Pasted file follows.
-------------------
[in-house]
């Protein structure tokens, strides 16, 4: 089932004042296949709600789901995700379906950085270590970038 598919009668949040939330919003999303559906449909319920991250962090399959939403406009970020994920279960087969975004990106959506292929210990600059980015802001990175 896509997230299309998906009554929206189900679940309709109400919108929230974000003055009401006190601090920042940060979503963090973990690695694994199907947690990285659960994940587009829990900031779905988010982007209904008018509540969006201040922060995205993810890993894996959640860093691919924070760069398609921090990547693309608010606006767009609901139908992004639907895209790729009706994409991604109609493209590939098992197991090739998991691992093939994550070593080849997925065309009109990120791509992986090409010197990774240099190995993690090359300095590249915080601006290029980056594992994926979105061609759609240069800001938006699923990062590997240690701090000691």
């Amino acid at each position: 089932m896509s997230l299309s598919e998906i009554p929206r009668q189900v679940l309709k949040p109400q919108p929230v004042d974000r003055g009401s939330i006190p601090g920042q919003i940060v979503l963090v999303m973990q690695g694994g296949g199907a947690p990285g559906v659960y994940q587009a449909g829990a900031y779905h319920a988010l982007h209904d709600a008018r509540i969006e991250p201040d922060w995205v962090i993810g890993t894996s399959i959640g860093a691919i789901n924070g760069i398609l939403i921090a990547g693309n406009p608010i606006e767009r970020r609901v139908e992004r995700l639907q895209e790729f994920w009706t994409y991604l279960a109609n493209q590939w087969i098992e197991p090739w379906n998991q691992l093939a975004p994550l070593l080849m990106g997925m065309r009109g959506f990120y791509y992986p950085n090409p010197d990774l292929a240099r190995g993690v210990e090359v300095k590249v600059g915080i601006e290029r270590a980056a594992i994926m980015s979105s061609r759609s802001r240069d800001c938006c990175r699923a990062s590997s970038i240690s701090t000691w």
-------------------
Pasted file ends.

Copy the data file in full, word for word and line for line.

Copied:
[in-house]
């Protein structure tokens, strides 16, 4: 089932004042296949709600789901995700379906950085270590970038 598919009668949040939330919003999303559906449909319920991250962090399959939403406009970020994920279960087969975004990106959506292929210990600059980015802001990175 896509997230299309998906009554929206189900679940309709109400919108929230974000003055009401006190601090920042940060979503963090973990690695694994199907947690990285659960994940587009829990900031779905988010982007209904008018509540969006201040922060995205993810890993894996959640860093691919924070760069398609921090990547693309608010606006767009609901139908992004639907895209790729009706994409991604109609493209590939098992197991090739998991691992093939994550070593080849997925065309009109990120791509992986090409010197990774240099190995993690090359300095590249915080601006290029980056594992994926979105061609759609240069800001938006699923990062590997240690701090000691």
């Amino acid at each position: 089932m896509s997230l299309s598919e998906i009554p929206r009668q189900v679940l309709k949040p109400q919108p929230v004042d974000r003055g009401s939330i006190p601090g920042q919003i940060v979503l963090v999303m973990q690695g694994g296949g199907a947690p990285g559906v659960y994940q587009a449909g829990a900031y779905h319920a988010l982007h209904d709600a008018r509540i969006e991250p201040d922060w995205v962090i993810g890993t894996s399959i959640g860093a691919i789901n924070g760069i398609l939403i921090a990547g693309n406009p608010i606006e767009r970020r609901v139908e992004r995700l639907q895209e790729f994920w009706t994409y991604l279960a109609n493209q590939w087969i098992e197991p090739w379906n998991q691992l093939a975004p994550l070593l080849m990106g997925m065309r009109g959506f990120y791509y992986p950085n090409p010197d990774l292929a240099r190995g993690v210990e090359v300095k590249v600059g915080i601006e290029r270590a980056a594992i994926m980015s979105s061609r759609s802001r240069d800001c938006c990175r699923a990062s590997s970038i240690s701090t000691w």